CBPR has often been utilised in research with vulnerable or marginalised populations and is increasingly employed in research with Indigenous communities.1,9–17 The principles and characteristics of CBPR are considered to have the potential to address the failings, and ‘colonising-effects’, of previous research on Indigenous peoples.8 Further, by involving affected communities in the analysis and interpretation of data, CBPR has the potential to avoid the misrepresentation of ‘Indigenous societies, culture and persons by non-Indigenous academics and professionals’.8 Instead of seeing ‘experts’ – usually non-Indigenous people – as the only legitimate source of knowledge, CBPR recognises and values the knowledge of ‘ordinary’ people. While the technical knowledge of researchers is valuable, it is not the only legitimate way of knowing about the world.18 Moreover, prioritising community members’ knowledge of community needs and perspectives may increase the likelihood of any intervention arising from the research having beneficial outcomes for the affected community.9 While a CBPR framework is increasingly used in mainstream public health research, there are few published examples of the day-to-day practicalities of using this framework to undertake research with Indigenous communities in Australia. This paper uses the Indigenous Resiliency Project as a case study to demonstrate how a CBPR approach can be employed to develop community-based research into highly sensitive and challenging health issues.
The Indigenous Resiliency Project
The Indigenous Resiliency CBPR Project is one component of an international collaboration exploring the role of resiliency in responding to bloodborne viruses (BBVs) and sexually transmissible infections (STIs) in Indigenous communities in Australia, New Zealand and Canada. Funded by the NHMRC, the Australian component is being undertaken by a collaboration of Aboriginal Community Controlled Health Services (ACCHS): Townsville Aboriginal and Islanders Health Service (TAIHS), Aboriginal Medical Service, Redfern (AMS Redfern) and Derbarl Yerrigan Health Service, Perth (DY); a research institution, the National Centre in HIV Epidemiology and Clinical Research; and several independent Indigenous researchers. This collaboration worked with international partners to develop a funding application. The Boards of Directors of the three participating ACCHS reviewed and approved each component of the project during the initial project development stage, and again when each component began. Formal ethical review processes have been followed through the Human Research Ethics Committees of the Aboriginal Health and Medical Research Council of NSW, the Western Australian Office of Aboriginal Health and the University of New South Wales. An Australian Steering Committee (ASC), made up of two representatives from the three community partners and the research partner, along with several independent Indigenous researchers, oversees the development of the project. The ASC provides guidance on scientific, administrative and budgetary matters and determines areas of priority for the project. The ASC plays a vital leadership role in advising on cultural matters related to the conduct of the study, including the review and approval of all project dissemination, and assists in strengthening communication with all key stakeholder communities. This is the forum through which shared decision-making is achieved and the shared ownership of research products is protected.9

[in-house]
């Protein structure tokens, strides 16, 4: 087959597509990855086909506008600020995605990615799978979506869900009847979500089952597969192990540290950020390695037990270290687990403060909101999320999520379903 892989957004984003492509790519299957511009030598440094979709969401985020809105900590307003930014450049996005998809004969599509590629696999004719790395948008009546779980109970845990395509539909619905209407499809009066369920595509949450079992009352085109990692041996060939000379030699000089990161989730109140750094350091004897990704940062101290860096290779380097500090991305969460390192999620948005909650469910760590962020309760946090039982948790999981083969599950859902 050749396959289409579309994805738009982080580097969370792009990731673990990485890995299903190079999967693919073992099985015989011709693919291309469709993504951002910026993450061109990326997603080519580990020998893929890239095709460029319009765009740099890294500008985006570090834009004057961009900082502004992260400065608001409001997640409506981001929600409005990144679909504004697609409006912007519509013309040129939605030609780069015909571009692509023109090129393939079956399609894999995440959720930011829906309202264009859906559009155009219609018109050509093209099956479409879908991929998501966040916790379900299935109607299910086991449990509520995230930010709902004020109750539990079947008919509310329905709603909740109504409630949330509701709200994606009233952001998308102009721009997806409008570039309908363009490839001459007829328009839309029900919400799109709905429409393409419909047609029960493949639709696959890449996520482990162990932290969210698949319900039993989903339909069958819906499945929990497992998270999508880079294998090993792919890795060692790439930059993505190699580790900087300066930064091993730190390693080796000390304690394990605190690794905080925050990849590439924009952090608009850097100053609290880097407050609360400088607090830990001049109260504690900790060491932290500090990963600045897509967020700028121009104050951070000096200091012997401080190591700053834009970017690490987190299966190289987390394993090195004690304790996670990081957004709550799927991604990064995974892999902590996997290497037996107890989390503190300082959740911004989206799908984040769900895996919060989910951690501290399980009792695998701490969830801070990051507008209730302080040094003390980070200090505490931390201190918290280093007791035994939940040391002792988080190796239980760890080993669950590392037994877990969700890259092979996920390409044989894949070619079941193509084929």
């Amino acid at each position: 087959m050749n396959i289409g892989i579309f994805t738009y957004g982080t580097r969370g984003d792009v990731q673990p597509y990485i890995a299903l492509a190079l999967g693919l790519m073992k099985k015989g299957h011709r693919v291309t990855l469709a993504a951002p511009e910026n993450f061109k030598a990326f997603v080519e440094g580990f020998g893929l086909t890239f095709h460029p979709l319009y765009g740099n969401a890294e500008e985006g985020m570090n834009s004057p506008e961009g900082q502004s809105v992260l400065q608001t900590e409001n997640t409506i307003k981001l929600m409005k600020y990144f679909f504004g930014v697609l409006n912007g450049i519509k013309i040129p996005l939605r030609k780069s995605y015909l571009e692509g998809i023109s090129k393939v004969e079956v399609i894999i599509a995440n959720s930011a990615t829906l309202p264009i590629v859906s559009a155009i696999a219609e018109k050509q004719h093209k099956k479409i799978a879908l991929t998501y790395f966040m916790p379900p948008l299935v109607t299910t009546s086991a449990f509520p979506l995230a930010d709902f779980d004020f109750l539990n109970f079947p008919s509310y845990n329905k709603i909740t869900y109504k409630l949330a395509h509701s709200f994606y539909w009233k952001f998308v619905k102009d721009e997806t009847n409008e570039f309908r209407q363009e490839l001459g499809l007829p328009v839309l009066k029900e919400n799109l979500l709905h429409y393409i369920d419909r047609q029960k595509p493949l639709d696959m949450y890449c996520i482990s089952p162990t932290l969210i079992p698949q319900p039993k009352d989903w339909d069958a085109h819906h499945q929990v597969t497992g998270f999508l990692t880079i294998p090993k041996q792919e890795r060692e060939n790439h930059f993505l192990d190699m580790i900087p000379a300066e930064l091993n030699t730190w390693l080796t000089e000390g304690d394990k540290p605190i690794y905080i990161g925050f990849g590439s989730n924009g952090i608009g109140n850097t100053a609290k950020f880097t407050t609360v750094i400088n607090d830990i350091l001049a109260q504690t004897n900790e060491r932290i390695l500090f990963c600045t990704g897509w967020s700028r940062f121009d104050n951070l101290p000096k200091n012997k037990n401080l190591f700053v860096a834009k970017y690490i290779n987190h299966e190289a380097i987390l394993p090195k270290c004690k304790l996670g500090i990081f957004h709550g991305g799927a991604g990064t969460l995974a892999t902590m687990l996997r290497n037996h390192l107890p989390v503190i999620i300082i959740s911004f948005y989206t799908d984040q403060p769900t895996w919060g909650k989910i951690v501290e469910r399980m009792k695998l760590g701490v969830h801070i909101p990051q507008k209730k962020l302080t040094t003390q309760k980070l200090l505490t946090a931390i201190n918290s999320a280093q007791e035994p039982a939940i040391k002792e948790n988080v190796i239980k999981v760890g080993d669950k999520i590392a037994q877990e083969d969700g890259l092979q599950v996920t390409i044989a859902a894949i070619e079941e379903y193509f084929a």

The Indigenous Resiliency CBPR Project brings young Indigenous Australians, participating health services and university-based researchers together to develop and conduct qualitative research on what protects young Indigenous Australians against BBVs and STIs. It aims to build the capacity of participating health services in research practice; identify, assess and enhance the STI and BBV resilience capability of Aboriginal and Torres Strait Islander people in three project sites; and inform opportunities to decrease the risk of STI and BBV transmission in project site communities. In each project site, a locally employed (but centrally-funded) site coordinator and health service staff, under the guidance of their Board of Directors, work with a project-based qualitative study coordinator and university-based researchers to engage with young Indigenous people from the local community (peer researchers) to develop and conduct the project. The Indigenous Resiliency CBPR Project is not a multi-site project where the same protocol is implemented across all sites. Instead, each project ‘is a custom job’, with the local projects recognising diversity by developing in response to the priorities – and capacities – of the local community and health service.19